HARRIS: Well, I'm, one, not going to vilify them for the sake of scapegoating a whole population of people. I'm going to keep America's promise to, for example, those DREAMers who receive protection under DACA - Deferred Action for Childhood Arrivals. I believe that we have to keep our promises.
INSKEEP: I'm thinking of a time when President Obama was dealing with unaccompanied minors coming to the U.S.-Mexico border. And the president was reported to have said, I'm the chief executive. There's a law. We have to enforce the law. We have to send them back. Would you anticipate doing that - enforcing laws that, you may yourself feel are immoral or wrong, but it's simply the law?
HARRIS: So let me just - to the point of that moment in our history - tell you how I handled it. I was attorney general at the time. And I will never forget being at home watching the evening news. And in Murrieta, Calif., there was a group of these children on a bus. When a group of our countrymen surrounded that bus, shouting at these young people, go back to where you came from - and then I heard about what was happening in Washington, D.C., which is there was a discussion about how we need to expedite these hearings to send them back to where they came from.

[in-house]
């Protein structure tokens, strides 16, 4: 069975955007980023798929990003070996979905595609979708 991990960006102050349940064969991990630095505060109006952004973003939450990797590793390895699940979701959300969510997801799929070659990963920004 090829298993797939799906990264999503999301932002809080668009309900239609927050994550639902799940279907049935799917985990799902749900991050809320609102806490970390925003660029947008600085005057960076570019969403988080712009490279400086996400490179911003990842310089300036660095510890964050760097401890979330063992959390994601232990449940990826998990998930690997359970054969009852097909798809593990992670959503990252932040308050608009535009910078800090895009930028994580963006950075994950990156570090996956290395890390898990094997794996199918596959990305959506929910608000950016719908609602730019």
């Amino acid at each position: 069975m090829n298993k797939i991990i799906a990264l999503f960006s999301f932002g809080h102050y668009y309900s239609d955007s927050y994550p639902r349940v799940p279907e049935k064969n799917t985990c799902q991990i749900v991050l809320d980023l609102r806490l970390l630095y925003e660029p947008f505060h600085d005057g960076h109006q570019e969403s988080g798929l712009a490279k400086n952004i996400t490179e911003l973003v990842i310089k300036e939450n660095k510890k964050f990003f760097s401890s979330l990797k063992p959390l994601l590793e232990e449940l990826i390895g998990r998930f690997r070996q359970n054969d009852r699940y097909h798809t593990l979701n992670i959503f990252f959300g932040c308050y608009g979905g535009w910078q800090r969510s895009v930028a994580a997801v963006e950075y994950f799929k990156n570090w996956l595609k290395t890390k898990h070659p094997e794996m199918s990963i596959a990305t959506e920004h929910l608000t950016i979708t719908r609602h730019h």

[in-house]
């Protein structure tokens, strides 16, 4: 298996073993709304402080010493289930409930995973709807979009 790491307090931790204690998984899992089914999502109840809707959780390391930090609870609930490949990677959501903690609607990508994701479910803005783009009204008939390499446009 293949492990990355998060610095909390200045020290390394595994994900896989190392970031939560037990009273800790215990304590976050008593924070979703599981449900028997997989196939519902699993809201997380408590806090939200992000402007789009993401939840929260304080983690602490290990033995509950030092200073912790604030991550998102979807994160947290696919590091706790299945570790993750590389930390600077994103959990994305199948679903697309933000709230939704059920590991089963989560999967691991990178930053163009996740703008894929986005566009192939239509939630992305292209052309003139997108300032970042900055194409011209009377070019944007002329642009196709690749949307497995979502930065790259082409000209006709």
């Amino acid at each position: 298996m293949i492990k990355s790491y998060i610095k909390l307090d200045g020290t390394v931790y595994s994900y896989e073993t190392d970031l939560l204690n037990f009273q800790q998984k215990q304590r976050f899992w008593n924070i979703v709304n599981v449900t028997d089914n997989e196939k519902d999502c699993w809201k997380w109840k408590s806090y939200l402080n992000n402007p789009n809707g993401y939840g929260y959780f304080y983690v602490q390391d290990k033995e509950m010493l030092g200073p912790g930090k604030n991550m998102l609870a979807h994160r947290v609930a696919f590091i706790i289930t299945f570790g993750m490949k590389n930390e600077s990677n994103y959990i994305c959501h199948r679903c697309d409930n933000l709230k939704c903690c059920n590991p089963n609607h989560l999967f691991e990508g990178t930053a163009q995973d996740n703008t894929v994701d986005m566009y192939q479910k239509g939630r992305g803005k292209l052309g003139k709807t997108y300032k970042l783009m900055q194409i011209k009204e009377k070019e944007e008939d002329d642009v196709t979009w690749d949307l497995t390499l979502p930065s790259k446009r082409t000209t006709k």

INSKEEP: That was the goal - judicial proceedings more quickly, yeah.
HARRIS: Yeah. Now, let me tell you. Again, people in Washington were saying, expedite these cases. Get them done in two weeks, for children who - I will never forget the images - who were sitting on a chair. Their feet were dangling. That's how small they were. And we were going to expedite these cases to have them tell a perfect stranger, in a language or a dialect they don't speak, about the trauma that they were experiencing in their home country, which required them to seek refuge in ours.